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    15 June, 2005

    Better Governance for Wales.

    The Government White Paper on the future of the National Assembly was published today. This will be quite a long blog-post as I go through some of the issues raised. I hope that people will comment on this and we can develop a dialogue as we move along.

    I have welcomed the White Paper proposals, just as I welcomed the Richard Commission Report. There are three key elements:

    1) Ending the corporate body status of the Assembly so that there is a real separation between the executive and legislature.

    2) Enhancing the powers of the Assembly, with a route-map towards primary powers.

    3) Reform of the electoral system, to prevent people standing for both a constituency seat and a list seat.

    I will comment on all of these issues in turn:

    1) Changes to the corporate body status have cross-party support in Wales and have been widely welcomed. This will mean, amongst other things, committees becoming proper vehicles for scrutiny rather than ways of prolonging broad general debates that should really happen in plenary. Ministers will no longer sit on the Committees, which will have the effect of making them less partisan in effect. This will all require primary legislation. The Committees will have to take more time on legislative scrutiny - see below.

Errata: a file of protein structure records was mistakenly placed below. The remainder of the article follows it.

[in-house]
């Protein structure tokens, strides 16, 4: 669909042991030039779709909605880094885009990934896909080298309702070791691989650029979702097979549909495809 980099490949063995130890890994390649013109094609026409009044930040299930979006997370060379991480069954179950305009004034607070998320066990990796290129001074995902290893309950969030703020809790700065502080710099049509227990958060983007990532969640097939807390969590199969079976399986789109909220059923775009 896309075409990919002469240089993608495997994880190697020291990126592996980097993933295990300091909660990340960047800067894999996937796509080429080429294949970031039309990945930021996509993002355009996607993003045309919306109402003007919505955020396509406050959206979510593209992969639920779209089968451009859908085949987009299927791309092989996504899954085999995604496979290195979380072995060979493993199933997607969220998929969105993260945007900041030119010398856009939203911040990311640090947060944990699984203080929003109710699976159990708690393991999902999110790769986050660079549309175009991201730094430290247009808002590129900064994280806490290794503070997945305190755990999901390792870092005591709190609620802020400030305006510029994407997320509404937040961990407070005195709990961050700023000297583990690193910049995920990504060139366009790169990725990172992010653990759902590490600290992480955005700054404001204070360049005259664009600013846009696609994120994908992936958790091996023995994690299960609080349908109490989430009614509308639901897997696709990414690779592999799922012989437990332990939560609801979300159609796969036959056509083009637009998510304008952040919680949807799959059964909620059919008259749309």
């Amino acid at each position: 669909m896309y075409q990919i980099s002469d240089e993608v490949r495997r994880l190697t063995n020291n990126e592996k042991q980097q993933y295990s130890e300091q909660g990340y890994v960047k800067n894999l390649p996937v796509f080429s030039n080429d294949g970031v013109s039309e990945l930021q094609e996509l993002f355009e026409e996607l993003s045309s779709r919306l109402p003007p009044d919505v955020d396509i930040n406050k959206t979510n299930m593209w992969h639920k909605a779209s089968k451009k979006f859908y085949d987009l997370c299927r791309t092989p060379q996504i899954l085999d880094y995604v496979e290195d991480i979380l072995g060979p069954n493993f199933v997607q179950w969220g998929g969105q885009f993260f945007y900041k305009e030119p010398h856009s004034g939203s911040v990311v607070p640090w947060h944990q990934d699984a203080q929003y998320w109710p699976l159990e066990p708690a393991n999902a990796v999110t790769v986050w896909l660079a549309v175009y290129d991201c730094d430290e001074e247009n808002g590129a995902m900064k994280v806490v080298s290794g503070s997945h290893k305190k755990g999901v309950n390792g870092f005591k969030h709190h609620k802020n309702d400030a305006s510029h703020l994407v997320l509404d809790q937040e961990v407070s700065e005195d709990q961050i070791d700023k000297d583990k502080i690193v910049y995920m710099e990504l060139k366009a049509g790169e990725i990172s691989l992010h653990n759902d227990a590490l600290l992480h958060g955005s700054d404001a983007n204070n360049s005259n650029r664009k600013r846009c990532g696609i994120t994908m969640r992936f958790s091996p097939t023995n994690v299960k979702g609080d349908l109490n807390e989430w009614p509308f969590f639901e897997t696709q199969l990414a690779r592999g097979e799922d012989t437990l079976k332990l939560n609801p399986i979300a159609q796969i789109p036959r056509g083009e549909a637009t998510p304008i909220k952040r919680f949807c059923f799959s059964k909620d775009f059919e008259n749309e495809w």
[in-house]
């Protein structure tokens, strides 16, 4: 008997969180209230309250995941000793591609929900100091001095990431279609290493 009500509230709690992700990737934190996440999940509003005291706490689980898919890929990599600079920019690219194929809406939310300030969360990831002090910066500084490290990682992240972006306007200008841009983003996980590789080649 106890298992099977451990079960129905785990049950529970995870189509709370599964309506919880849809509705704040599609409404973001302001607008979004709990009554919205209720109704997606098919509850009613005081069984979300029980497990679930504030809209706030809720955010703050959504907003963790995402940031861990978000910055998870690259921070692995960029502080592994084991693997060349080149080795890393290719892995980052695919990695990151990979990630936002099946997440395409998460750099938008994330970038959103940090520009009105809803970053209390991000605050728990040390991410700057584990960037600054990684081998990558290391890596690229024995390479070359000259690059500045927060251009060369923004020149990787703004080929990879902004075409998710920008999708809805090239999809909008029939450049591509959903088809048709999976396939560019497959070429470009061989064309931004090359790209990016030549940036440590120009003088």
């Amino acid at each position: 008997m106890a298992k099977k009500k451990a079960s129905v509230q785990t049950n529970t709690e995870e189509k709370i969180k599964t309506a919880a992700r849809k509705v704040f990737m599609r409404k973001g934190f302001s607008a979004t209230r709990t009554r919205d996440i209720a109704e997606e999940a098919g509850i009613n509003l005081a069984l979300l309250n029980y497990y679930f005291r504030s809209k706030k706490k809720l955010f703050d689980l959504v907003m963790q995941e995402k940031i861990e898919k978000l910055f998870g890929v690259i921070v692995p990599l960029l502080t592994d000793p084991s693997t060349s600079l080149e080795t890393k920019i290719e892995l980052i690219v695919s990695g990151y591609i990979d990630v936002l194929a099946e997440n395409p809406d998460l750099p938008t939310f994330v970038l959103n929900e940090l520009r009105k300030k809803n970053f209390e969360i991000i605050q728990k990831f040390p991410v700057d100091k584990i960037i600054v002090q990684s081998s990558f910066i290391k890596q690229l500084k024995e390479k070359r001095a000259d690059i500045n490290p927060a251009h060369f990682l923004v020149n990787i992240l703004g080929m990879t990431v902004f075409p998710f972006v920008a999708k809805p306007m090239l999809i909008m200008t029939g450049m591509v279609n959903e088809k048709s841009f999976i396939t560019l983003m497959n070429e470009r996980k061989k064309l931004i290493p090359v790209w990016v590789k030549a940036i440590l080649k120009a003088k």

2) The powers of the Assembly will be enhanced in three ways. First, the UK Government will move immediately to fulfil the Richard Commission suggestion that in primary legislation broad enabling powers can be given to the Assembly to make laws within the specific field. This will not require primary legislation.

    Second, there will be a new arrangement, whereby the Assembly can ask Westminster to devolve powers to it to legislate in a given area, subject to this being approved by Orders in Council in Westminster. This will require primary legislation. It will come into effect from 2007.

    Third, the Government of Wales Act implementing these changes will also establish a trigger emchanism whereby, following a vote of 2/3 of the Assembly, the Assembly can apply to Westminster to hold a referendum which would enable primary powers to be granted to the Assembly. No further referendum Act of new Government of Wales Act would be needed.